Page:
By: Meghan Kita Tuesday, April 19, 2022 04:20 PM
When Ryan Hebert ’22 drove away from the Consortium for Computing Sciences in Colleges Northeastern Conference’s programming contest, he thought his team had lost. His teammate, Jonah Silverman ’22, heard another team claiming that they’d gotten six out of six problems correct. Silverman and Hebert solved only four in the allotted time. Hebert had to get to baseball practice, so he didn’t stick around to learn the official results.
The other team’s perfect score was “fake news,” Assistant Professor of Computer Science Jorge Silveyra texted Hebert later—he and Silverman had won, solving the most problems in the least amount of time. It was the second time a team from Muhlenberg won this competition, which allows the use of Java and C/C++ languages; the first was in 2019.
“The Computer Science [Program] is very much growing,” Silverman says. “This win reflects well on the [program] and [Professor] Silveyra and the other professors.”
Hebert, a computer science major, and Silverman, a mathematics major and statistics minor, came to the competition via the College’s Competitive Programming Team, which the students jokingly call “Nerd Club.” Silveyra is the group’s advisor, and he’s met with the students weekly, even in the summer, even as the pandemic sent students home. The team spends two hours each week learning algorithms and solving problems, skills they use in competitions and in classes now that they’ll also need as they enter the working world.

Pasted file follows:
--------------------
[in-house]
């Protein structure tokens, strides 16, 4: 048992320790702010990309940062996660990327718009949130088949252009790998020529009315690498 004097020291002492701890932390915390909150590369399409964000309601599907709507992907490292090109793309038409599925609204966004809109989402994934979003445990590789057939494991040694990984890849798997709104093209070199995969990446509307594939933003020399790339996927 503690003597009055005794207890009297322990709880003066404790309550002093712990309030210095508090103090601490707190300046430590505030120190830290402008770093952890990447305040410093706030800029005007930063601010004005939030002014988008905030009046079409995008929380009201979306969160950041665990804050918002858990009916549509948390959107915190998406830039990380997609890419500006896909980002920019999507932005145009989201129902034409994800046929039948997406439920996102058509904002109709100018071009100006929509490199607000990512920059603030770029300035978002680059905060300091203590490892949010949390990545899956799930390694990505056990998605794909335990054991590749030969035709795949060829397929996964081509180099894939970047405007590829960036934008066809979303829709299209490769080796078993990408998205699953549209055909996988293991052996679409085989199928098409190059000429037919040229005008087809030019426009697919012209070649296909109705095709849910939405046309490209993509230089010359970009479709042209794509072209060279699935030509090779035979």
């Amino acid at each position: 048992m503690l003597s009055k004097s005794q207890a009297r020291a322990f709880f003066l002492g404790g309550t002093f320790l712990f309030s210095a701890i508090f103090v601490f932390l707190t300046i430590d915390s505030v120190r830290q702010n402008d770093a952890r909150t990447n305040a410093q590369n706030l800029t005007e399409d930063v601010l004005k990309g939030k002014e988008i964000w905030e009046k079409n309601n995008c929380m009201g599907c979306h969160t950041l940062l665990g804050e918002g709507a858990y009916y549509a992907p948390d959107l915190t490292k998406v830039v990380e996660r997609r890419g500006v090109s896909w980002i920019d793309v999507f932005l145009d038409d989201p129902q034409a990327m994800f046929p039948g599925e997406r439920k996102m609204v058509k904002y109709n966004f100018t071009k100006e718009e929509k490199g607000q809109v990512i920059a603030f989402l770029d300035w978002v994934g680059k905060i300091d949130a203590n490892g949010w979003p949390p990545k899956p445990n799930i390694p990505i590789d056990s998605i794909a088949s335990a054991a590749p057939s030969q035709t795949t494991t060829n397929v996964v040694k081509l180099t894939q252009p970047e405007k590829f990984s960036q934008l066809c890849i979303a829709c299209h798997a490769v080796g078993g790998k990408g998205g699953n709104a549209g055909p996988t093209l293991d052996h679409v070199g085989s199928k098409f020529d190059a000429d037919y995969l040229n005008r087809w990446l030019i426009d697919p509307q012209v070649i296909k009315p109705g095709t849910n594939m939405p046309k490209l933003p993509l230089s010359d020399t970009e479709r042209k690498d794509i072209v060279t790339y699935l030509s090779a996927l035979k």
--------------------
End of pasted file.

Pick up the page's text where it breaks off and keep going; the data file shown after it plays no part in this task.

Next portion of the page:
“Being able to evaluate a problem and think of ways to solve it … improves your ability to work as a developer,” says Silverman, who has a job lined up as a bioinformatics scientist at AtlasXomics, a Connecticut-based biotech startup.
“What we learn in Nerd Club, the algorithms we use, we are going to use [in our jobs],” adds Hebert, who will start as a software engineer at Relativity, a legal software company based in Chicago, after graduating. “The theory and the teamwork aspect of [these competitions] definitely made us better programmers.”